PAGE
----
This fanaticism poses a threat not only to Israel and Jews, but to the entire international community. It is essential that the nations of the world take a firm stand now, and utterly rebuke, disavow and combat the cult of death that targets us all. This is by far the most important challenge of our age, for the greatest evil in the world is the belief that one is permitted to murder those who are innocent, and those who are different. It was no coincidence that this shooting against unarmed civilians occurred on the Fourth of July, the very day on which America reaffirms the values it holds so dear: freedom, democracy and pluralism. America is the very land that stands as proof that different people, from different religions and points of view, can live together with respect and friendship. Los Angeles is a perfect microcosm of the American ideal. Jews, Christians and Muslims live side by side, with an overwhelming degree of respect and tolerance for each other’s beliefs and views. However, when someone from the local Arab community intentionally targets for death unarmed Jews and Israelis, we need to hear from that community loudly and publicly. We need to hear from its members that the murder of Jews and Israelis is unconditionally evil, whether it takes place in Los Angeles or Jerusalem. Los Angeles can be the place in which Jews and Muslims, Arabs and Israelis find common ground, and set an example for the Middle East.

Out of this tragedy, let a message of peace and reconciliation spring forth, a message that the repudiation and demonization of the “other” must come to an end. For unless this vision is brought to the Middle East, and allowed to be expressed there, more victims like Hen and Aminov will be struck down. There will be more widows, more orphans. Whatever is left of the dream of peace will deteriorate. And life itself will vanish.

Yuval Rotem is the consul general of Israel in Los Angeles.

Missing in Action: The Community

I am not a writer or pretend to be one. This is one of those times that I am writing out of anger and frustration.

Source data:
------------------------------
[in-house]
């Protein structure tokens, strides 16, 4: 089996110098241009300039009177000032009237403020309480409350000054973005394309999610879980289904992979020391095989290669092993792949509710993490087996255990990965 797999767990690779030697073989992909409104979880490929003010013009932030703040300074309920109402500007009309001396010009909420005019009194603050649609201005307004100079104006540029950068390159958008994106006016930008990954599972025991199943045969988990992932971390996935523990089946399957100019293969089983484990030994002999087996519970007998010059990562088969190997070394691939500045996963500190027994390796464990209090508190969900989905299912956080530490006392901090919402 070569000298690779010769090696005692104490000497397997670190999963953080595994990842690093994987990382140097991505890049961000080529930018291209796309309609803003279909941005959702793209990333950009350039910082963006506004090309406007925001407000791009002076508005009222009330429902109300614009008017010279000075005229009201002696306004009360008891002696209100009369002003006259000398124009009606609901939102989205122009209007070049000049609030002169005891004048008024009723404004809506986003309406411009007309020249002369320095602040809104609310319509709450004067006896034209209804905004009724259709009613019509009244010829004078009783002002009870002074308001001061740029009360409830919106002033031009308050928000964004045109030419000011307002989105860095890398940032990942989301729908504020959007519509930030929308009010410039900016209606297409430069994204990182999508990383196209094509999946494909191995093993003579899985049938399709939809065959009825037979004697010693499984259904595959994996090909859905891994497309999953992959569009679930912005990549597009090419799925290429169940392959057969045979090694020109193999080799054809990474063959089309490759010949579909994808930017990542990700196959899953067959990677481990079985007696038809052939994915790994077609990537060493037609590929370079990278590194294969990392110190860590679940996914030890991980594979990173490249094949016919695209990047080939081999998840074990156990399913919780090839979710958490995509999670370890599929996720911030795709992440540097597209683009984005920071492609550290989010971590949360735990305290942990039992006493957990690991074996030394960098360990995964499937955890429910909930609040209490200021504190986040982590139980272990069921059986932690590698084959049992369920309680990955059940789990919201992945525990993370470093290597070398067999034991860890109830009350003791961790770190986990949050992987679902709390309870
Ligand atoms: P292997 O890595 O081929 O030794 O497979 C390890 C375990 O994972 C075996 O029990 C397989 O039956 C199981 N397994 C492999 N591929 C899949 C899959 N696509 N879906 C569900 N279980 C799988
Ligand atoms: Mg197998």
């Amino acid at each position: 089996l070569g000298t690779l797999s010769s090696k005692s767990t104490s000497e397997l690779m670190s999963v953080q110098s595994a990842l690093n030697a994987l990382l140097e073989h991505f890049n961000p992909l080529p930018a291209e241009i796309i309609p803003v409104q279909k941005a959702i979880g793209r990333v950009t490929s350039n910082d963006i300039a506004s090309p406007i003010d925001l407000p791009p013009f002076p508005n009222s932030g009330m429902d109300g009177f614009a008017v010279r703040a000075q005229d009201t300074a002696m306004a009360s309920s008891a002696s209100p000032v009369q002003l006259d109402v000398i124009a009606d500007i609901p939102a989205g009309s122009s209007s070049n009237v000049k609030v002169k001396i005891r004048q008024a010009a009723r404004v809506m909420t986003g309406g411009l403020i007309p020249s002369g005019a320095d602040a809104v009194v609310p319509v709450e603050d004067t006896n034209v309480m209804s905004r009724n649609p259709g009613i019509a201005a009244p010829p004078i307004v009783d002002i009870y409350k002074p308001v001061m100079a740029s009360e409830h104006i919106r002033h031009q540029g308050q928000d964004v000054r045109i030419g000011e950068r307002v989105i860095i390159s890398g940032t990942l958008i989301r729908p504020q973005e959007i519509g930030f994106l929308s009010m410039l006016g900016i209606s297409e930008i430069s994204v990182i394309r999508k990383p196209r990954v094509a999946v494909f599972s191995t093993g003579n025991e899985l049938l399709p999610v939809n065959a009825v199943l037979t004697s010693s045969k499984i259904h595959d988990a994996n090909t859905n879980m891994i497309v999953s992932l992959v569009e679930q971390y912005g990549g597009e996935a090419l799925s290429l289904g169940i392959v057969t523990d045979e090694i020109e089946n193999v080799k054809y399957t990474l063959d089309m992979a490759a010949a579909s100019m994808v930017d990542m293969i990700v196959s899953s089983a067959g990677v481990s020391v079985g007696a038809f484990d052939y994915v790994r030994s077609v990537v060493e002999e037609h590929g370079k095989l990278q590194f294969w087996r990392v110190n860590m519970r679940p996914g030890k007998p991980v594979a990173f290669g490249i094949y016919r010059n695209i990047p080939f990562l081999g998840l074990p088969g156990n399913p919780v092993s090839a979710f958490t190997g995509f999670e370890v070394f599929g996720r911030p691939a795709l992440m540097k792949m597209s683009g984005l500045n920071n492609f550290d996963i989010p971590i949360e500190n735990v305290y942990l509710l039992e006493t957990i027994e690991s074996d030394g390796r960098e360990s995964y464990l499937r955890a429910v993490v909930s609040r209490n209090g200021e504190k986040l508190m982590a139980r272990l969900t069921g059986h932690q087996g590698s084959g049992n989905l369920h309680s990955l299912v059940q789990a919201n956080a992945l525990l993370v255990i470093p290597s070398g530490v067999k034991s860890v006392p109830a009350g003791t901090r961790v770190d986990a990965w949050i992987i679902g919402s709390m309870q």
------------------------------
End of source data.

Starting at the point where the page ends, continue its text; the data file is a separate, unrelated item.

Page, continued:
There is anger about the terror attack at LAX, and now, anger and frustration at the Los Angeles Jewish community.

On Sunday, I am sure many of you were busy with things like family, soccer or work, or maybe you were gardening in your back yards. I am sure that everybody had a reason why they were not at the memorials held for the victims of the LAX attack.

Last Thursday, July 4, the unimaginable happened in Los Angeles. A lone gunman entered the Tom Bradley International Terminal at LAX and went directly to the El Al counter. For those of you not familiar with the Bradley International Terminal, let me tell you: you would have to walk by at least four other airline counters in order to get to El Al. In short, this terrorist was targeting Jews.

On Sunday, we all had a chance to show our solidarity with the victims’ families. Los Angeles has one of the largest Jewish communities in the nation. It was a boosha (embarrassment ) to see such few Jews. At the 8:30 a.m. memorial service for Ya’akov Aminov, many Jewish leaders were there, including Rabbi Marvin Hier, Israeli Consul General Yuval Rotem, as well as dignitaries from the state and Los Angeles Mayor James Hahn. We listened to the speakers; we heard the family cry. There wasn’t a dry eye in the parking lot where the memorial was held.

At 2 p.m., I was at a memorial and burial for the other shooting victim, Victoria Hen. What can I say? Another embarrassment! Rotem and Hier were there. Various political leaders, Jewish Federation of Greater Los Angeles President John Fishel and other Jewish leaders were also there. I saw Hahn for the second time in one day. I don’t care what anyone says; he could have sent an assistant to be there, but he didn’t, he came. In the morning, someone mentioned to me that Hahn was not tough enough in his condemnations in his speech. All I can say is he was there for both memorials, and that counts in my book.